High-Tech ‘Smart Park’ Program Used To Combat Poachers At Rwandan Park
Security has long been a major concern at wildlife reserves in Africa, where rhino and elephant populations have been decimated by poachers in recent years. But a park in Rwanda is betting on a new networking technology to change that.
Rwanda’s Akagera National Park launched a new system that allows park rangers to monitor animals, visitors, and equipment in real-time. Developed by the Dutch conservation organizations ShadowView and Internet of Life, the so-called “smart park” system is based on a Long Range Wide-Area Network (LoRaWAN) — a low-bandwidth, low-power networking technology that can blanket large areas at relatively low costs.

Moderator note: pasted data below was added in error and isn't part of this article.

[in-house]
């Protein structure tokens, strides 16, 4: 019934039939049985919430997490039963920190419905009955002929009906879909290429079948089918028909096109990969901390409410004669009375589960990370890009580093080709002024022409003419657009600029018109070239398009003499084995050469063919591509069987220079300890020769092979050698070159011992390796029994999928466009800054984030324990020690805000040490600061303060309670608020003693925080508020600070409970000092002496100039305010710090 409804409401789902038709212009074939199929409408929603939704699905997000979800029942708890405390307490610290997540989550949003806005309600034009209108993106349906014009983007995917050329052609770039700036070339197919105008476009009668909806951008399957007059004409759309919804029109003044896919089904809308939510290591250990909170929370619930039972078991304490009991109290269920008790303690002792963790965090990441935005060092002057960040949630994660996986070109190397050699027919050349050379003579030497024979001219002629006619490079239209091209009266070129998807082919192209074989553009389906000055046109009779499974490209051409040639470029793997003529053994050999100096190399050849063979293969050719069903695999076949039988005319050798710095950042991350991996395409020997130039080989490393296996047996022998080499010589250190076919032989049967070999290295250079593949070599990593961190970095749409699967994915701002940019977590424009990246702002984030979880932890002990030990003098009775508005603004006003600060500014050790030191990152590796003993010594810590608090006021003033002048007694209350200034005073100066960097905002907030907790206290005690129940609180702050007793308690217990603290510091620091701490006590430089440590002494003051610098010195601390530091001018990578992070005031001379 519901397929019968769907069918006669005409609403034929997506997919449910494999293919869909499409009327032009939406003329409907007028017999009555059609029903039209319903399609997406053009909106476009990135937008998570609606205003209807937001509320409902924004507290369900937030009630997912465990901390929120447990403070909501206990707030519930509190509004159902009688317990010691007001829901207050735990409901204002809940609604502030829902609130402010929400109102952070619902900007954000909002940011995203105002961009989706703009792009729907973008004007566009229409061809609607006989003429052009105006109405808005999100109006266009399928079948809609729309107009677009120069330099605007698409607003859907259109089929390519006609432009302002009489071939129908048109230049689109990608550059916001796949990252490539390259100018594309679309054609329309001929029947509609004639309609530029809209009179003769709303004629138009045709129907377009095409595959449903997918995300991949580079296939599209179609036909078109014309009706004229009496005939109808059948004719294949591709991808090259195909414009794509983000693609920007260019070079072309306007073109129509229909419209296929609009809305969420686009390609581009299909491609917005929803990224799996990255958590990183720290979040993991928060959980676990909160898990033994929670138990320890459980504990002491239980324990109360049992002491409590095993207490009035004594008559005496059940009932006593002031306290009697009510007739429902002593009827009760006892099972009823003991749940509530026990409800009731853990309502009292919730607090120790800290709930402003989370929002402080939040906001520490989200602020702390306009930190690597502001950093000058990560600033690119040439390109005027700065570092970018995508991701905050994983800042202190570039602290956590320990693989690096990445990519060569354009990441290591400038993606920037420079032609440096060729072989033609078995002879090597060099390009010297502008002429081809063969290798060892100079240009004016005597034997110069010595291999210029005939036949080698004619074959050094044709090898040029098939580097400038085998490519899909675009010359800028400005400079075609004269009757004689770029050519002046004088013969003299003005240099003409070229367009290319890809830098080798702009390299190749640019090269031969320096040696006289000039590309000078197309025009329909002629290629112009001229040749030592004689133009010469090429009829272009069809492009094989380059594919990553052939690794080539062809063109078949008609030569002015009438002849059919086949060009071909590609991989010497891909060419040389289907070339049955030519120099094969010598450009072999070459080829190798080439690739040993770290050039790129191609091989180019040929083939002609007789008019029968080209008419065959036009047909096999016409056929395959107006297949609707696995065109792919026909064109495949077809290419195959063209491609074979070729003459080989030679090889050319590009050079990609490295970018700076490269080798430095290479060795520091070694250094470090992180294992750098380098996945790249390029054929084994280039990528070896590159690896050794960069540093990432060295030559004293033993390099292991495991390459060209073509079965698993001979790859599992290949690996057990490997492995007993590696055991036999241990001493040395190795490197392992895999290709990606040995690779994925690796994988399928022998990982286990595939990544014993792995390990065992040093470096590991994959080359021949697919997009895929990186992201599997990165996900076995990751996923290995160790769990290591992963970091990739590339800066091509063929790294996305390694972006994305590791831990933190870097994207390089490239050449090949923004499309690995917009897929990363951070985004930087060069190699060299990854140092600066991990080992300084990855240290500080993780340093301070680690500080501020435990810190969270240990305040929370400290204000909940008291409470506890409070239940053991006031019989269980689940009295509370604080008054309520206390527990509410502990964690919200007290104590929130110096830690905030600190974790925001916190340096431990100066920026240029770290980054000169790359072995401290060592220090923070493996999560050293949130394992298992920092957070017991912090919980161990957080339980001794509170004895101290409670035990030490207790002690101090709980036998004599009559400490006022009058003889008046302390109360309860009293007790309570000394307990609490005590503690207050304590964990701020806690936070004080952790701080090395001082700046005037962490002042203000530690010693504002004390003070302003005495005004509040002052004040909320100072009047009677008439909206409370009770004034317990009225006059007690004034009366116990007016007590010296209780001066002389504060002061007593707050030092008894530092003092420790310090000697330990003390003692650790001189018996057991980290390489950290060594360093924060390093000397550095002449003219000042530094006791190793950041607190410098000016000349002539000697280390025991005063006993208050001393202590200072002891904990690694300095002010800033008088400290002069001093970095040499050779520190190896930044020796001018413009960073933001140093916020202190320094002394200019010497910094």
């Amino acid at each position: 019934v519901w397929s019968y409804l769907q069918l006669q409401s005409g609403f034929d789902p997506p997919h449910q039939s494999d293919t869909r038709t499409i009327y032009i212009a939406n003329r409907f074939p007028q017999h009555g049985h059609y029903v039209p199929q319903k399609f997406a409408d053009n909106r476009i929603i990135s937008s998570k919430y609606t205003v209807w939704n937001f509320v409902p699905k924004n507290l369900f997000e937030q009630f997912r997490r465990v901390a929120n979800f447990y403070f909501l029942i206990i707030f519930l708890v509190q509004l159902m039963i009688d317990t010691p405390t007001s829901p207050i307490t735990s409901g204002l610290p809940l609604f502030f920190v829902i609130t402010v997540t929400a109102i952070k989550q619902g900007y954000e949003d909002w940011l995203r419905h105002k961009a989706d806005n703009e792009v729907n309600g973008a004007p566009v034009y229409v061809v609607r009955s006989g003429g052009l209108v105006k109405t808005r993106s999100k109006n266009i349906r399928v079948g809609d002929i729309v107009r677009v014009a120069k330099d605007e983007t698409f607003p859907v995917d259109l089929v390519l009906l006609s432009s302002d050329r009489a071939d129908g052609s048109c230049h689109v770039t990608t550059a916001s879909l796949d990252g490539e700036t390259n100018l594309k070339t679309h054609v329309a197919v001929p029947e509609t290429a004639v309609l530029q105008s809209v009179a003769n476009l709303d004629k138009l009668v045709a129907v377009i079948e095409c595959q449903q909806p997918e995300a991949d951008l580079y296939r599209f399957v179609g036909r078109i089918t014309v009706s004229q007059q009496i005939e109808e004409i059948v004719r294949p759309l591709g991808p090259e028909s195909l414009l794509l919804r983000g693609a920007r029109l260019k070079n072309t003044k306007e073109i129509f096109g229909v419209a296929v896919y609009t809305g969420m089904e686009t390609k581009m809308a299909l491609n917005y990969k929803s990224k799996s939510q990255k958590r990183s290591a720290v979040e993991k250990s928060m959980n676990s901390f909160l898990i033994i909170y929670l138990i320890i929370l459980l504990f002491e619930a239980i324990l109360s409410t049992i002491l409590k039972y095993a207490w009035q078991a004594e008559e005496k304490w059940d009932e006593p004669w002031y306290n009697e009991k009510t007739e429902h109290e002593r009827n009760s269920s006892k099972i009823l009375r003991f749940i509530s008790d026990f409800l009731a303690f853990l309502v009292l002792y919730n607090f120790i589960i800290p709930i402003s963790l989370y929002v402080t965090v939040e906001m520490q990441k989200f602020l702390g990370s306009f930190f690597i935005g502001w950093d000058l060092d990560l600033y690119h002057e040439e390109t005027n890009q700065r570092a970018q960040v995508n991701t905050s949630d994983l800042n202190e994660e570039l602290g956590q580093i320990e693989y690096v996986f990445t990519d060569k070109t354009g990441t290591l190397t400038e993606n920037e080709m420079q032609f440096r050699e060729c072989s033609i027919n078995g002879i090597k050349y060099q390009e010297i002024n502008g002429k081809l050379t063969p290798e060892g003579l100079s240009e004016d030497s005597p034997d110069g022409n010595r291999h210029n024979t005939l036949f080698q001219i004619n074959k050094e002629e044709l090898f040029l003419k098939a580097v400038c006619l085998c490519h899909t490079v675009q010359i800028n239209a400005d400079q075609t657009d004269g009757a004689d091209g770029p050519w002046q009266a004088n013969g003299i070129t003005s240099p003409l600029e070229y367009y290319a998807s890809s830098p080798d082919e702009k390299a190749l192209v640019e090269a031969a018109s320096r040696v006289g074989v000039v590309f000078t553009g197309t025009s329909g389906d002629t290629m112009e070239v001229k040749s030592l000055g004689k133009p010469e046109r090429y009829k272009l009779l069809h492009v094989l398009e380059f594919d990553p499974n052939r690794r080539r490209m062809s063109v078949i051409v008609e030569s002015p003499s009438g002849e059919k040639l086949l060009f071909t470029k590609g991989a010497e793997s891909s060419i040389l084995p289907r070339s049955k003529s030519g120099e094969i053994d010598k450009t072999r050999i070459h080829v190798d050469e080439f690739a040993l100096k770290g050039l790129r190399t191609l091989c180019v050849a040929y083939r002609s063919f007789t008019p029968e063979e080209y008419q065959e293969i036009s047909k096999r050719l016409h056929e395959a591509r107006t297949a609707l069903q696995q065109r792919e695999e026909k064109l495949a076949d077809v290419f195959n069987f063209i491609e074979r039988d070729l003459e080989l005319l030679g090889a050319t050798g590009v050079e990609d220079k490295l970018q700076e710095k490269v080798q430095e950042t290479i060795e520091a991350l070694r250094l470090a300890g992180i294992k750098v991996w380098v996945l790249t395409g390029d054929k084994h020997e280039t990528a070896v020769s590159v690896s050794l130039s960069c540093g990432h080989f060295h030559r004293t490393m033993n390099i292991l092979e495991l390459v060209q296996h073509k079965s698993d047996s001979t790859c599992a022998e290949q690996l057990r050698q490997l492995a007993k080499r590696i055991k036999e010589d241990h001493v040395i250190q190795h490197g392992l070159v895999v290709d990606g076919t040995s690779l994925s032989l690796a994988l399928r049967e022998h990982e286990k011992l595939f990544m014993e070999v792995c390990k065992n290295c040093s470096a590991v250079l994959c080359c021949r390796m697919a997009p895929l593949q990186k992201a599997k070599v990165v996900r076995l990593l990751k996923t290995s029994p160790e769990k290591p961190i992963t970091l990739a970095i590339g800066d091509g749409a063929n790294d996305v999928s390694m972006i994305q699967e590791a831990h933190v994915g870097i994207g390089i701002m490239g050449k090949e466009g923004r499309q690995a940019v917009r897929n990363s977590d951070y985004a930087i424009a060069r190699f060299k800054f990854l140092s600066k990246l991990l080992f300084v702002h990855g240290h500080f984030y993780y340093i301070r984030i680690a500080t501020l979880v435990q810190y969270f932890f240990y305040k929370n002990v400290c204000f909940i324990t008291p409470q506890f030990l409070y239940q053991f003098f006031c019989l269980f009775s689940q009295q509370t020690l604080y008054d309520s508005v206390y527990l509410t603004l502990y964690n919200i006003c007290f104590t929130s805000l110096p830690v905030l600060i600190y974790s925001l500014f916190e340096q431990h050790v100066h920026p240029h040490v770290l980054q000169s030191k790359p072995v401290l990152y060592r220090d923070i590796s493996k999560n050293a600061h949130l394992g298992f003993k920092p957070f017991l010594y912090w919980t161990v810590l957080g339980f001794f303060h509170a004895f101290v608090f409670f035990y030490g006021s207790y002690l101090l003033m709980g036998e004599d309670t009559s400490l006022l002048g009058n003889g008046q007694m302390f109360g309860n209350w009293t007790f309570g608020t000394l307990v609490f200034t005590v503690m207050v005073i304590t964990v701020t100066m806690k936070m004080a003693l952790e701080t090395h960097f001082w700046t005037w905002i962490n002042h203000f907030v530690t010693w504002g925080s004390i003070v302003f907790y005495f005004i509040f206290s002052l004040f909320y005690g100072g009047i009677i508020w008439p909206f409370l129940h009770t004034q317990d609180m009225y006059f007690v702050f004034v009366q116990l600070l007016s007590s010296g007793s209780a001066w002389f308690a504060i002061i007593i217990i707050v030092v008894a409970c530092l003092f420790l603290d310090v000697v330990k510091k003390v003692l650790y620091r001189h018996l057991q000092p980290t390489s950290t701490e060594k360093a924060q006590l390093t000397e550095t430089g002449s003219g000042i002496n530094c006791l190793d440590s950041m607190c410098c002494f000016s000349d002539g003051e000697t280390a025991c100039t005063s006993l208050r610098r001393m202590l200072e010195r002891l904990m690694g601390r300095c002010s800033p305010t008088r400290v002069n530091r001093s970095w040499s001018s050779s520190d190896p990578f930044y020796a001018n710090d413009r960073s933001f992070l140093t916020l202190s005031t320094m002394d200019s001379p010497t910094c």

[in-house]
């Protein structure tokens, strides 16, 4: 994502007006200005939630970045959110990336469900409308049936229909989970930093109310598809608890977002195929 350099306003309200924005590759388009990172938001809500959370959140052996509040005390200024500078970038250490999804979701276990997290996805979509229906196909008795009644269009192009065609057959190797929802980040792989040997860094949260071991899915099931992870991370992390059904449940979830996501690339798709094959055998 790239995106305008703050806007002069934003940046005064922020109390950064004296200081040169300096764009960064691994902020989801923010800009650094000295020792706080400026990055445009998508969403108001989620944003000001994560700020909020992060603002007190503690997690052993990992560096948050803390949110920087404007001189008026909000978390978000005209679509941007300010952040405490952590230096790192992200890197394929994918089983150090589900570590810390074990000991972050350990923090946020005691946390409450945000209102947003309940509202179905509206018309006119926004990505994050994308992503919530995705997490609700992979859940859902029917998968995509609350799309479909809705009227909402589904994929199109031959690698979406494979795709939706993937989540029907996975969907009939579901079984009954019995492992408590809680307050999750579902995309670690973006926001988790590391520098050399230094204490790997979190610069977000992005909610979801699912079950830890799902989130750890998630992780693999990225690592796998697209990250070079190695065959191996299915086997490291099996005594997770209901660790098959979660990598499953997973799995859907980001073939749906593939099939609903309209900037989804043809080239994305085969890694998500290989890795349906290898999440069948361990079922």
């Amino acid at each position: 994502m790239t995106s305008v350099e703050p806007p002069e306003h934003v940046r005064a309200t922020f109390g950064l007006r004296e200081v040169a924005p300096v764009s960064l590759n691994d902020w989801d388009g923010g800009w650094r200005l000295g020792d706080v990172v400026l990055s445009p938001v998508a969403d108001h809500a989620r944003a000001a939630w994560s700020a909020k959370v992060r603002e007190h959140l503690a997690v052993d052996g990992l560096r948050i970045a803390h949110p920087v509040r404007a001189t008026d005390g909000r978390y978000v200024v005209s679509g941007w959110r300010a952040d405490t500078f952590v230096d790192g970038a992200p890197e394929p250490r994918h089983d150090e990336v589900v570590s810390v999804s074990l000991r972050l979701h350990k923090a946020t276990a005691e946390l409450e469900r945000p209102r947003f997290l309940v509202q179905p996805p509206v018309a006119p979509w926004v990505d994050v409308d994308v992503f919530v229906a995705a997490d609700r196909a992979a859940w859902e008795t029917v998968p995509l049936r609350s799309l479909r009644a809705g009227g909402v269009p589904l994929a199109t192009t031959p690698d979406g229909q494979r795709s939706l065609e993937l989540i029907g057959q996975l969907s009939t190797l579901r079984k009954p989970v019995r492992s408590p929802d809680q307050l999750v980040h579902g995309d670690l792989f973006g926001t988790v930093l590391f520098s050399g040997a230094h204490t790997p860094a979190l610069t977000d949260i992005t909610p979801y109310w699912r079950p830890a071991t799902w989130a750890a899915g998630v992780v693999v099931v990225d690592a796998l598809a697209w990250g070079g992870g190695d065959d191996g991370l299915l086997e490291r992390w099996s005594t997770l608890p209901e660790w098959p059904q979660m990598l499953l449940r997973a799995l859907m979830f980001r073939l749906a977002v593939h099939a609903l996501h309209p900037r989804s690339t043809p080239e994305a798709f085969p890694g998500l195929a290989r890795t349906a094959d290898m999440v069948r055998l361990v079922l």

From The Verge. Story by by .
LoRaWAN technology has already been used to develop internet of things (IoT) networks in Amsterdam and other “smart cities;” the groups behind the smart park think it could help keep poachers off protected lands, as well. Unlike easily interceptable radio frequencies, commonly used to track animals in other parks, the smart park’s signals are sent on a closed network across multiple frequencies, making the network more difficult to access. And LoraWAN systems are far less expensive than satellite-based tracking, offering an extra advantage to cash-strapped parks. As the system evolves, it could also provide a valuable source of real-time data to help managers and rangers respond to incidents across the 433-square-mile park, where 3G and 4G connections are unreliable.
Read more at The Verge.
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